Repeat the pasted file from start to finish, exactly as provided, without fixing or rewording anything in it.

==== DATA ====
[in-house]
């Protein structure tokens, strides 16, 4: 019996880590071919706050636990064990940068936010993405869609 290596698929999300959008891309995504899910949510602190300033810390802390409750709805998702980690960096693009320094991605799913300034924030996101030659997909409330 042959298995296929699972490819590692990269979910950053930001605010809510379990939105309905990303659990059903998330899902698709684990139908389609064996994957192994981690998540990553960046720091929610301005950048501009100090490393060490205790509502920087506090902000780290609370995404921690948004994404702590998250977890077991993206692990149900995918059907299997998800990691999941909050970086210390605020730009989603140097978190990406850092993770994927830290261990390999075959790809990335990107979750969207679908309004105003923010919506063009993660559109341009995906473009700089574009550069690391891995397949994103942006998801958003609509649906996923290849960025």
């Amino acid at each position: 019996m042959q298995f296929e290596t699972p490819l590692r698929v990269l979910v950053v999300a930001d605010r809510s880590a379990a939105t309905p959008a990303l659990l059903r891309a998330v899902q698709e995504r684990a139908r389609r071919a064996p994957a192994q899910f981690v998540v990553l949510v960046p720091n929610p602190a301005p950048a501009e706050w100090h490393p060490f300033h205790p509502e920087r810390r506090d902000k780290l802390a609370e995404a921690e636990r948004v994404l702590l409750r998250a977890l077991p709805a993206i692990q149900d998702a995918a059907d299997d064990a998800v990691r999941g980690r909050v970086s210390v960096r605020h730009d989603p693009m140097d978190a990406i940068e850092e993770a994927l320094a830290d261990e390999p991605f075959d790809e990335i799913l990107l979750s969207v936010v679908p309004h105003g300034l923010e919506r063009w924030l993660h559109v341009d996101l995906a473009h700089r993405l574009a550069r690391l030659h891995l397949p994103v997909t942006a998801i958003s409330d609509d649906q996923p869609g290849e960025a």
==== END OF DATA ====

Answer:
[in-house]
């Protein structure tokens, strides 16, 4: 019996880590071919706050636990064990940068936010993405869609 290596698929999300959008891309995504899910949510602190300033810390802390409750709805998702980690960096693009320094991605799913300034924030996101030659997909409330 042959298995296929699972490819590692990269979910950053930001605010809510379990939105309905990303659990059903998330899902698709684990139908389609064996994957192994981690998540990553960046720091929610301005950048501009100090490393060490205790509502920087506090902000780290609370995404921690948004994404702590998250977890077991993206692990149900995918059907299997998800990691999941909050970086210390605020730009989603140097978190990406850092993770994927830290261990390999075959790809990335990107979750969207679908309004105003923010919506063009993660559109341009995906473009700089574009550069690391891995397949994103942006998801958003609509649906996923290849960025």
């Amino acid at each position: 019996m042959q298995f296929e290596t699972p490819l590692r698929v990269l979910v950053v999300a930001d605010r809510s880590a379990a939105t309905p959008a990303l659990l059903r891309a998330v899902q698709e995504r684990a139908r389609r071919a064996p994957a192994q899910f981690v998540v990553l949510v960046p720091n929610p602190a301005p950048a501009e706050w100090h490393p060490f300033h205790p509502e920087r810390r506090d902000k780290l802390a609370e995404a921690e636990r948004v994404l702590l409750r998250a977890l077991p709805a993206i692990q149900d998702a995918a059907d299997d064990a998800v990691r999941g980690r909050v970086s210390v960096r605020h730009d989603p693009m140097d978190a990406i940068e850092e993770a994927l320094a830290d261990e390999p991605f075959d790809e990335i799913l990107l979750s969207v936010v679908p309004h105003g300034l923010e919506r063009w924030l993660h559109v341009d996101l995906a473009h700089r993405l574009a550069r690391l030659h891995l397949p994103v997909t942006a998801i958003s409330d609509d649906q996923p869609g290849e960025a």